Download An Atlas of Interpretative Radiographic Anatomy of the Dog by Arlene Coulson PDF

By Arlene Coulson

This is often the definitive reference for the small animal practitioner to general radiographic anatomy of the cat and puppy. With over 40 years of expertise among them, the authors have produced a useful reference atlas for the veterinary practitioner. The ebook is acceptable for the final and referral established practitioner, undergraduate or postgraduate veterinary health care provider.

  • Over 550 radiographic photos analysed and explained
  • More than 50 new figures further, with the standard of latest photographs enhanced
  • Revised contents and web page headers for easy-reference
  • Clear informative line drawings to track radiographic shadows and schematic drawings of underlying buildings now not noticeable in undeniable radiographs.

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Additional info for An Atlas of Interpretative Radiographic Anatomy of the Dog and Cat

Example text

This also applies to any contamination of the hair by solid or liquid material. Figure 78a Mediolateral projection of manus. Presence of foreign material on the palmar surface. Collie crossbred dog 10 years old, neutered male (same dog as in Figure 78). The corresponding mediolateral projection to Figure 78 has been included to show that the obvious, extremely radiopaque metallic fragment within the dirt on the palmar surface of the foot was not clearly seen in the dorsopalmar projection. Such a finding demonstrates the value of two projections of the same region, even though one may appear to suffice for diagnosis.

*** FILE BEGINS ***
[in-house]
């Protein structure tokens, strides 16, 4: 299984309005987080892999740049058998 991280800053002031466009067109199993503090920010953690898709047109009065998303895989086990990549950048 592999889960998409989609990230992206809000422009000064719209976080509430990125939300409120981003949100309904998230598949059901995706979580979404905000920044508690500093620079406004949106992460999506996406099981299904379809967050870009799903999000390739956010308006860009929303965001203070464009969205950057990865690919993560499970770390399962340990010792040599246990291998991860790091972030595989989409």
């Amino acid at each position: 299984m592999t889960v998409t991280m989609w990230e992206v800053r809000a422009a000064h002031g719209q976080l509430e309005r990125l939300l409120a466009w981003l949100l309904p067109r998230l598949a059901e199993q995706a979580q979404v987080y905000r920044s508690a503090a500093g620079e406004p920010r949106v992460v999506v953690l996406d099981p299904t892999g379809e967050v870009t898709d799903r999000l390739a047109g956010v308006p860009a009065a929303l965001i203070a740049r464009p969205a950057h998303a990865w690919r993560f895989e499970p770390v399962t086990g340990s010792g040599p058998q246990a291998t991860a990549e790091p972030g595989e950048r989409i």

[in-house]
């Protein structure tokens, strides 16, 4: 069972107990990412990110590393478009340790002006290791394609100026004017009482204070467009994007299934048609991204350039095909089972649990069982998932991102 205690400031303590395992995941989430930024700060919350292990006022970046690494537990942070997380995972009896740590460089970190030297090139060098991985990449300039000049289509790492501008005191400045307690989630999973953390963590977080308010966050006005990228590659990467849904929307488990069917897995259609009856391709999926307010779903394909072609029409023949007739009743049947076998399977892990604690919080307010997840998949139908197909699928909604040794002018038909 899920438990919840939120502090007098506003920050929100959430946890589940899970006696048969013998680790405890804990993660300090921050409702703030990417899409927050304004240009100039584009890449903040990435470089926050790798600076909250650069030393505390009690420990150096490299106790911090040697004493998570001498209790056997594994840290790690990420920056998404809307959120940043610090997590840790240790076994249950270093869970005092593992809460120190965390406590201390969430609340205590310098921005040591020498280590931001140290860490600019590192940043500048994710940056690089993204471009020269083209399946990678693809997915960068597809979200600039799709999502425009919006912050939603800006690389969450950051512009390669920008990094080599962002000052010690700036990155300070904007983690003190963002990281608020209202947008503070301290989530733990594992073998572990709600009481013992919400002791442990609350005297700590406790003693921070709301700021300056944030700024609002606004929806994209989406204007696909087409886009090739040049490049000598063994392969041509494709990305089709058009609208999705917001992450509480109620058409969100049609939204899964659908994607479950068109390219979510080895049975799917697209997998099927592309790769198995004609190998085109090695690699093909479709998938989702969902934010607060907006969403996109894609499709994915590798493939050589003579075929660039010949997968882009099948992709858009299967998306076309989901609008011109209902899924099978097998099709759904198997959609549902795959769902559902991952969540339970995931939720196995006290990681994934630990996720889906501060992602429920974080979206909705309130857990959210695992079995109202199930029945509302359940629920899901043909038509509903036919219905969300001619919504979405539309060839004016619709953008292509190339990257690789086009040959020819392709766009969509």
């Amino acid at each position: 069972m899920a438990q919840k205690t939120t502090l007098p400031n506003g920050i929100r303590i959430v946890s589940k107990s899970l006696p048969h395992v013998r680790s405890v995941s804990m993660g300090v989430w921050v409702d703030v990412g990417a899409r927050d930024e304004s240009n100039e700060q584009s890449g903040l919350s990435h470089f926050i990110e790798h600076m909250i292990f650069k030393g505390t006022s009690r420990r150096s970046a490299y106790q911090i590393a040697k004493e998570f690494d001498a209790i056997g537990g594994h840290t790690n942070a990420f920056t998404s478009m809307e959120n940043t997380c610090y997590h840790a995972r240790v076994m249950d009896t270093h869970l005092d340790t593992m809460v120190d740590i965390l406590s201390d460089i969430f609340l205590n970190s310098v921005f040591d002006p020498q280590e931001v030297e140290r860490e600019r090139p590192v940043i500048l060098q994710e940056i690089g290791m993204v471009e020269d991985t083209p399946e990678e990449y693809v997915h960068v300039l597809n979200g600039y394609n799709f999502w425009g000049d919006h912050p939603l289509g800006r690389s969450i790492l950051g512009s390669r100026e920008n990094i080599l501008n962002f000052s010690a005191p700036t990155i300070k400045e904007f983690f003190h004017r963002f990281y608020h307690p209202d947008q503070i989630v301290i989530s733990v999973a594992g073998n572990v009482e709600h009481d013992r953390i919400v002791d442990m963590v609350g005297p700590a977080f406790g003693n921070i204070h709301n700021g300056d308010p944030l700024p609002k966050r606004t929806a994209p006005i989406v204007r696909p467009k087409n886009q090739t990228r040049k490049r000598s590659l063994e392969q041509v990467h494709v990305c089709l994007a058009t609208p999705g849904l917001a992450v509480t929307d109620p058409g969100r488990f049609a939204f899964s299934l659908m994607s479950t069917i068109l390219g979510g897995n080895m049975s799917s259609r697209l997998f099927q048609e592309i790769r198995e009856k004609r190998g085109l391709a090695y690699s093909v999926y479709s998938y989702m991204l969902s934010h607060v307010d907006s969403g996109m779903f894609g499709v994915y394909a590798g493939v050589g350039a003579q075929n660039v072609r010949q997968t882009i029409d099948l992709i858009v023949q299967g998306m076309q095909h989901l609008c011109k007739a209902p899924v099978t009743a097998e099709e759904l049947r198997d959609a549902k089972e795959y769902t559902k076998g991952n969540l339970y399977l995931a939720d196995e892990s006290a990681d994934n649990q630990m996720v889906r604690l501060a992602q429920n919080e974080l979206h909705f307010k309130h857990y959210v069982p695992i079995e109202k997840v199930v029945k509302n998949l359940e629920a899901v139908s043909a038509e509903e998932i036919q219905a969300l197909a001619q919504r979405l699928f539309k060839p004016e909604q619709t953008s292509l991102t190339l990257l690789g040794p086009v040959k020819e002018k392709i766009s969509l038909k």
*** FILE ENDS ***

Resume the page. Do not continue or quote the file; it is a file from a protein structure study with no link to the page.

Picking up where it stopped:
Figure 69 Caudocranial projection of elbow joint. The drawing has been included to indicate the presence of a lateral sesamoid bone (arrow) in the elbow joint. supinator. Occasionally a medial sesamoid bone is observed in the collateral ligament and joint capsule. Although both the lateral and medial sesamoid bones have been cited as a cause of lameness by some authors, by most authorities they are not clinically significant. Indeed sesamoid cartilage is often present but non-mineralised, and hence cannot be seen in a radiograph.

Figure 76 Mediolateral projection of distal radius and ulna. Retained cartilaginous core. ) Great Dane German Shepherd crossbred dog 5 months old, entire male. The drawing shows a retained cartilaginous core (closed arrows) in the distal ulna metaphyseal region. The core is typically seen at this 5-month age, especially in the Great Dane, although other large and giant breeds can be affected. Although at one time it was thought to retard growth its presence alone is not significant and the core will disappear as the dog matures.

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